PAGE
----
I often think I was young at the wrong time. It should have been the 1970s. Especially the latter half, when punk rock was exploding onto the scene. Now and then I get to indulge my imaginary nostalgia for the era I never lived in. Thursday night was one of those times!
I felt a little like I was stepping back in time as I walked into a deserted, grimy subway under the grey Westway on a wintry London night. I was in the neighbourhood for a photo exhibition in honour of former Clash frontman, Joe Strummer (below), who died ten years ago this December. The subway led to a clearing and in the middle was an unusual box-shaped room. It probably used to be a ticket office or something, but is now an underground art space called The Subway Gallery. (The space also displayed former Clash member, Mick Jones’ Rock n Roll Library earlier this year.)
It was warmly lit up inside, couch on one end, beer bottles on ice and juices from Waitrose on the ready along with plastic cups, for the exhibition of photos that appear in a beautifully produced heavy weight paperback book by Julian Yewdall called Permanent Record. In true Do-It-Yourself, punk-style, the photos aren’t presented in shiny, fancy picture frames but torn out of a copy of the book itself and stuck on the walls of the gallery with sellotape! Respect.
We are so used to digital photography, but Yewdall used ‘push development’ for much of what he shot in the 1970s. This is an old school method which increases the sensitivity of the film giving photos higher contrast, increased grain and lower resolution and can be used to artistic effect. His closeness to people like Joe adds a level of intimacy to the photos, too. Yewdall says: “I knew these people, that’s how I came to get all their pictures. I was in the right place at the right time. I could also take the more informal photos. It was about documenting what happened for authenticity.”
The 160 unpublished and published shots also feature images of other events of the time including the 1970s squatting movement, demonstrations, the Notting Hill riots and other emerging musicians such as female punk band The Slits. Yewdall told me: “I had all this film of events that had taken place at that time, so I thought it would be good to integrate all that [into the book].” Alongside one photo of The Slits, was a hilarious quote from the late John Peel, saying: “They were mesmerising. Their inability to play coupled with their determination to play, the conflict between these things was magnificent.” Many punk bands couldn’t play their instruments well, but that was one of the main things about punk – anyone could give it a shot.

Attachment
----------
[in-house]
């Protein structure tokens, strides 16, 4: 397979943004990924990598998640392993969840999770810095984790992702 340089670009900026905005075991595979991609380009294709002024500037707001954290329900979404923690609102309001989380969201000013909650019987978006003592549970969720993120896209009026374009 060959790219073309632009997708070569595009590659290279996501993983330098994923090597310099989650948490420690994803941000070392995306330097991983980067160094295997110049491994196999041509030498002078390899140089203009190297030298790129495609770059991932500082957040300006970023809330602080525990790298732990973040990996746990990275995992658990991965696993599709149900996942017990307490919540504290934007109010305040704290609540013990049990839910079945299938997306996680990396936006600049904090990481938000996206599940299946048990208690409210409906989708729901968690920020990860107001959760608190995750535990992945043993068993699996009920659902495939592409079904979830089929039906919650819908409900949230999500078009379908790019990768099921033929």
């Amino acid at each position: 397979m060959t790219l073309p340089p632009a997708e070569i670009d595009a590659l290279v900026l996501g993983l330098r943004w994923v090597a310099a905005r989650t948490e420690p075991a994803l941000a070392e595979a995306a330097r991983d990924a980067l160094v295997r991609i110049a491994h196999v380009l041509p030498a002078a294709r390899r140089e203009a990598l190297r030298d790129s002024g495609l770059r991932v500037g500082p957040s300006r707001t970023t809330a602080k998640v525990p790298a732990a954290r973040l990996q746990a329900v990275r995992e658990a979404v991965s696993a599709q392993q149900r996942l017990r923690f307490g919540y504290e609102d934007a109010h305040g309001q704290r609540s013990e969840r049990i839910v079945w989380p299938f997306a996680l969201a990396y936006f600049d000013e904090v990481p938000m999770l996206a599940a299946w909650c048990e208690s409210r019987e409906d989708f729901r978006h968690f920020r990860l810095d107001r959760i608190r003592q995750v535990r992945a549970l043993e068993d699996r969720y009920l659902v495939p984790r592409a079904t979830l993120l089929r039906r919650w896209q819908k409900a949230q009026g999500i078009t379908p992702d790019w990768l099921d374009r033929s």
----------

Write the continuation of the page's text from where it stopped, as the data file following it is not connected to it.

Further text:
Guests included all sorts of interesting folks, young and old. Yewdall was on hand – with no pretentious speech or few words – chatting and signing copies while veteran music writer and Joe biographer, Chris Salewicz, also turned up. A 23-year old musician named George brought along his guitar and belted out a few Joe classics for ambience. He said he was totally uninspired by the current music scene and looked back to 1970s punk for something that was missing from modern music.
The night was a mixture of random energies coming together and reminded me that the heart of punk is about that raw inner drive to challenge yourself and what you see around you….and so much of current music is about image, pretense and bad lyrics. Joe Strummer may not be around anymore but I hope events like this continue to inspire younger generations and anyone who wants to get in touch with their timeless punk spirit!
This tribute to one of music’s legends will run between the 30 November and the 22 December, click here for details. Go and check it out if you’re in London!